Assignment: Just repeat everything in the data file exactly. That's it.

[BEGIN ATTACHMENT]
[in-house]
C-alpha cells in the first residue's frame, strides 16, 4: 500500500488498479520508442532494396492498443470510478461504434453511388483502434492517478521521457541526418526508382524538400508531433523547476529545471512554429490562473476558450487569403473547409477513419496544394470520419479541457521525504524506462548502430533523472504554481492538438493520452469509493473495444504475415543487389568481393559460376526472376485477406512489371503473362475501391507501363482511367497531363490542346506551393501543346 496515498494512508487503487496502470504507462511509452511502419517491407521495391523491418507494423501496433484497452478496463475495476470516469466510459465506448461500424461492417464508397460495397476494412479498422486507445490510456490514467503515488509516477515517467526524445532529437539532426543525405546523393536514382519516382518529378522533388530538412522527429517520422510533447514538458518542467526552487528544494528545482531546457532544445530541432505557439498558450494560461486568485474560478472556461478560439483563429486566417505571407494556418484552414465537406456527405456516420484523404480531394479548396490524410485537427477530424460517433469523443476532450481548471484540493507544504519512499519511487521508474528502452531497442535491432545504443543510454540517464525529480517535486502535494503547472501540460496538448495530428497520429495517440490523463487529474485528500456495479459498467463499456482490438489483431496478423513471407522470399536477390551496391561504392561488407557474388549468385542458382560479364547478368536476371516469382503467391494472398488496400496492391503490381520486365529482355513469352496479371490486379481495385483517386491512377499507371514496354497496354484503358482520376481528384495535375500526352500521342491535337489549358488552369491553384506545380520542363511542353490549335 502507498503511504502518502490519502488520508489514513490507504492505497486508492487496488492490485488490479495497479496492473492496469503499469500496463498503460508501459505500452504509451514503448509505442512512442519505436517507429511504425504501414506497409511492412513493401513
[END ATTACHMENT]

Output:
[in-house]
C-alpha cells in the first residue's frame, strides 16, 4: 500500500488498479520508442532494396492498443470510478461504434453511388483502434492517478521521457541526418526508382524538400508531433523547476529545471512554429490562473476558450487569403473547409477513419496544394470520419479541457521525504524506462548502430533523472504554481492538438493520452469509493473495444504475415543487389568481393559460376526472376485477406512489371503473362475501391507501363482511367497531363490542346506551393501543346 496515498494512508487503487496502470504507462511509452511502419517491407521495391523491418507494423501496433484497452478496463475495476470516469466510459465506448461500424461492417464508397460495397476494412479498422486507445490510456490514467503515488509516477515517467526524445532529437539532426543525405546523393536514382519516382518529378522533388530538412522527429517520422510533447514538458518542467526552487528544494528545482531546457532544445530541432505557439498558450494560461486568485474560478472556461478560439483563429486566417505571407494556418484552414465537406456527405456516420484523404480531394479548396490524410485537427477530424460517433469523443476532450481548471484540493507544504519512499519511487521508474528502452531497442535491432545504443543510454540517464525529480517535486502535494503547472501540460496538448495530428497520429495517440490523463487529474485528500456495479459498467463499456482490438489483431496478423513471407522470399536477390551496391561504392561488407557474388549468385542458382560479364547478368536476371516469382503467391494472398488496400496492391503490381520486365529482355513469352496479371490486379481495385483517386491512377499507371514496354497496354484503358482520376481528384495535375500526352500521342491535337489549358488552369491553384506545380520542363511542353490549335 502507498503511504502518502490519502488520508489514513490507504492505497486508492487496488492490485488490479495497479496492473492496469503499469500496463498503460508501459505500452504509451514503448509505442512512442519505436517507429511504425504501414506497409511492412513493401513